A licence grants a party the legal right to use a
product owned by someone else. As a licensor or a licensee, here
are some tips you should consider when negotiating your next
Exclusivity. Will the licence be exclusive or
non-exclusive? As a licensor, don't limit yourself to granting
an exclusive licence unless you are being properly
Term. Will the term be perpetual or limited?
Consider limiting an exclusive licence to a specific period so you
have the flexibility to re-negotiate its conditions.
Limitations. What limitations (if any) will
the licence impose on the licensee? These may include geographical
boundaries or usage limits. As a licensee who is also a service
provider, ensure you are granted the right to sub-license to your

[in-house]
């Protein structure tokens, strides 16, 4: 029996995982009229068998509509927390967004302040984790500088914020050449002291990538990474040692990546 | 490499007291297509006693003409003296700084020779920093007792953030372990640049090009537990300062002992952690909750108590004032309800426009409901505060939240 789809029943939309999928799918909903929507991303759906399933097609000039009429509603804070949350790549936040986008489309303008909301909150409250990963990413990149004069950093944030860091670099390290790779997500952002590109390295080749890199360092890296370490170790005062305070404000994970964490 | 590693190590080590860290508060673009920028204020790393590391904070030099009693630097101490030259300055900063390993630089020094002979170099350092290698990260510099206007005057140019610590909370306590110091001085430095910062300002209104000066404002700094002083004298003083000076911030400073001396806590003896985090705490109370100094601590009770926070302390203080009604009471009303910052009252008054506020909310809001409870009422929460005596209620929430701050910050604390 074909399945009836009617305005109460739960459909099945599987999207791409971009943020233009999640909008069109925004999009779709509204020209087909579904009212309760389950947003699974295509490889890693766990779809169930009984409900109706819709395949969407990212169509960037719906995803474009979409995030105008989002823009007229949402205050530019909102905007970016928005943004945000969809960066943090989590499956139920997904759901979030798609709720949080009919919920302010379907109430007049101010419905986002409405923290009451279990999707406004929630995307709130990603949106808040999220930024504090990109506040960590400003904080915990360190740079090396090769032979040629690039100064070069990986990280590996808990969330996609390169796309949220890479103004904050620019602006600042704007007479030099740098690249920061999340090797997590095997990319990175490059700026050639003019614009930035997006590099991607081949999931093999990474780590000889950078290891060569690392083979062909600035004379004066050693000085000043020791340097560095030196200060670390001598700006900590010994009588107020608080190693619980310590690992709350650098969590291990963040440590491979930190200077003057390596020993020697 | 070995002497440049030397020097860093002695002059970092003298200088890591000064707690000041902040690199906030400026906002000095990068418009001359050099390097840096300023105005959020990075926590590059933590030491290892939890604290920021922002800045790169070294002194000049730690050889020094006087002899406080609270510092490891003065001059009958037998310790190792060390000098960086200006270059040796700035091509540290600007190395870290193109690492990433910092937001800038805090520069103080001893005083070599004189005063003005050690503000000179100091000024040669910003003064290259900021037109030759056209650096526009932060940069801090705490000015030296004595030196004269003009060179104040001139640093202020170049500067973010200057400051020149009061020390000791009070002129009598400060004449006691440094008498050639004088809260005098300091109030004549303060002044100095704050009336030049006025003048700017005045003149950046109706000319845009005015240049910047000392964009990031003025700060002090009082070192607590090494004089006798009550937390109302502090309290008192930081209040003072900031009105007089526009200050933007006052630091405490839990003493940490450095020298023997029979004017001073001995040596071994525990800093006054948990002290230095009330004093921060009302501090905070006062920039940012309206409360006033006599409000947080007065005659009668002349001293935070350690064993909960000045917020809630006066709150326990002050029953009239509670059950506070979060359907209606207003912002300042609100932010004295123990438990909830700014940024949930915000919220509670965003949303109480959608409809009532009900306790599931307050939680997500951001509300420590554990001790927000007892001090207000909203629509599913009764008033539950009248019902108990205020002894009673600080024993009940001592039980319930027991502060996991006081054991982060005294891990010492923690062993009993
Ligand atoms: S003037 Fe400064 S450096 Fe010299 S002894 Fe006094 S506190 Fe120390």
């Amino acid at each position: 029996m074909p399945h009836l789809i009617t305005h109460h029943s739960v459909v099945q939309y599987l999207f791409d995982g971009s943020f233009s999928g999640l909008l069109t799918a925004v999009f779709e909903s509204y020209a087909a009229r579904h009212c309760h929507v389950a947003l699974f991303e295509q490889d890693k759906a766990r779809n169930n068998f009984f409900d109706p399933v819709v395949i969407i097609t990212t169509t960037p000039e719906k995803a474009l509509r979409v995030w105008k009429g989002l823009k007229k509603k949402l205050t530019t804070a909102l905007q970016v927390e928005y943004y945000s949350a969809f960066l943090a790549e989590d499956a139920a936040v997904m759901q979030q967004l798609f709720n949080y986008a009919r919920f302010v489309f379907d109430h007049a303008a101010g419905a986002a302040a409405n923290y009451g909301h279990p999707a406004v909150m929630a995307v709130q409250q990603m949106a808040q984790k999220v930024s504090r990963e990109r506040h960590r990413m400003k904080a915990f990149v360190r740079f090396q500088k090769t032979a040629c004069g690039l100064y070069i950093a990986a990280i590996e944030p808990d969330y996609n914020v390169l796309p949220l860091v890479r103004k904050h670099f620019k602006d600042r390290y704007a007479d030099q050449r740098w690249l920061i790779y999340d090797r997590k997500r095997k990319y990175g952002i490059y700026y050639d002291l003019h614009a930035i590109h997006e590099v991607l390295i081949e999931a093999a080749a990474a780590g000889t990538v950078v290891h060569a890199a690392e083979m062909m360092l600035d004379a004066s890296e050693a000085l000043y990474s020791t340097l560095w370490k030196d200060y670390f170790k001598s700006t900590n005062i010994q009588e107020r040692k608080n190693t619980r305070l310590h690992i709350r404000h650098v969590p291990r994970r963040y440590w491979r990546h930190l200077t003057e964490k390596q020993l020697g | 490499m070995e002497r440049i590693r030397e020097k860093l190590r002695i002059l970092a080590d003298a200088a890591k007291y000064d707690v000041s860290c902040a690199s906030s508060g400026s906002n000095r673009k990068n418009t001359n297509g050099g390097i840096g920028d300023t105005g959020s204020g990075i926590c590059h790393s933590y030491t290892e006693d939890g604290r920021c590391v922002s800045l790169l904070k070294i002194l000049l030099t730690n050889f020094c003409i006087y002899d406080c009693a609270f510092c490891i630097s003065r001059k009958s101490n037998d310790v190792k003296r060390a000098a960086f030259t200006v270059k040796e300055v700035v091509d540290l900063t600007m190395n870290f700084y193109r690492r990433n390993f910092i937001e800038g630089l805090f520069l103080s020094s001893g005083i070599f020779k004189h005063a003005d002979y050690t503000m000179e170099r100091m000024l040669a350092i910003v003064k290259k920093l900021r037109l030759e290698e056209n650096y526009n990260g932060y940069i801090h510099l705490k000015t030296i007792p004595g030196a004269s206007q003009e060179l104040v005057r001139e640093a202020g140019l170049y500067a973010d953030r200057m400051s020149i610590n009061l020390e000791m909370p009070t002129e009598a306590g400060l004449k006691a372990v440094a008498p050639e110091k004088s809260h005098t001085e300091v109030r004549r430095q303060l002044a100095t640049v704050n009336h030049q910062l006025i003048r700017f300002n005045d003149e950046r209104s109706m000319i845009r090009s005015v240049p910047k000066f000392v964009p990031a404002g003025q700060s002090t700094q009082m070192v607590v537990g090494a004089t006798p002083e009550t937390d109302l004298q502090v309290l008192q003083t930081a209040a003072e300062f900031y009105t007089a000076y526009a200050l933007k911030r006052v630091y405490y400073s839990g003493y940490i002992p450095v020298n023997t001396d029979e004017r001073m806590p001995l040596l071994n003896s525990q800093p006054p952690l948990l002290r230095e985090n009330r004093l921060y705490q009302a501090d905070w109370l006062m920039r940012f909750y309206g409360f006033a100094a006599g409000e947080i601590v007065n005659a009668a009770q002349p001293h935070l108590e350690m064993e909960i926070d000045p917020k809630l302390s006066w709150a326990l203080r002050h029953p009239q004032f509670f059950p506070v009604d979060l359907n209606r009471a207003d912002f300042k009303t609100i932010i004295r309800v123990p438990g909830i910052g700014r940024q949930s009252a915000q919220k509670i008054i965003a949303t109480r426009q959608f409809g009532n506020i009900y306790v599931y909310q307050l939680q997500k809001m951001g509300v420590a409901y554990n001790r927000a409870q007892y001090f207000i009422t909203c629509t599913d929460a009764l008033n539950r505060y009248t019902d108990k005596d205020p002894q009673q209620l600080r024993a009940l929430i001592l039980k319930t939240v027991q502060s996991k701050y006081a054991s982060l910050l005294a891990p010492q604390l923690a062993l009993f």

customers where necessary.
Intellectual property. The intellectual
property in a licensed product is usually retained by the licensor.
If the licensee has the right to enhance or modify the product,
consider which party owns the intellectual property in the
enhancements or modifications.
Fee. Will a licence fee apply, or will the
licence be royalty-free? Perpetual licence fees should ideally be
paid upfront. Consider any termination fees if the licence is
terminated prior to the expiry date.
Termination. Clearly draft the circumstances
under which a licence may be terminated. Even an
'irrevocable' licence may be terminated for breach.
Escrow. For software licences, it's a good
idea for a licensee to require the source code of any business
critical software to be held in escrow in case the licensor goes
out of business.
Spelling. Americans call it a
"license"; here it's a "licence". Except
when you're using it as a verb...
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The Court confirmed it was not trade mark infringement to use words of a composite trademark in the title of a web page.
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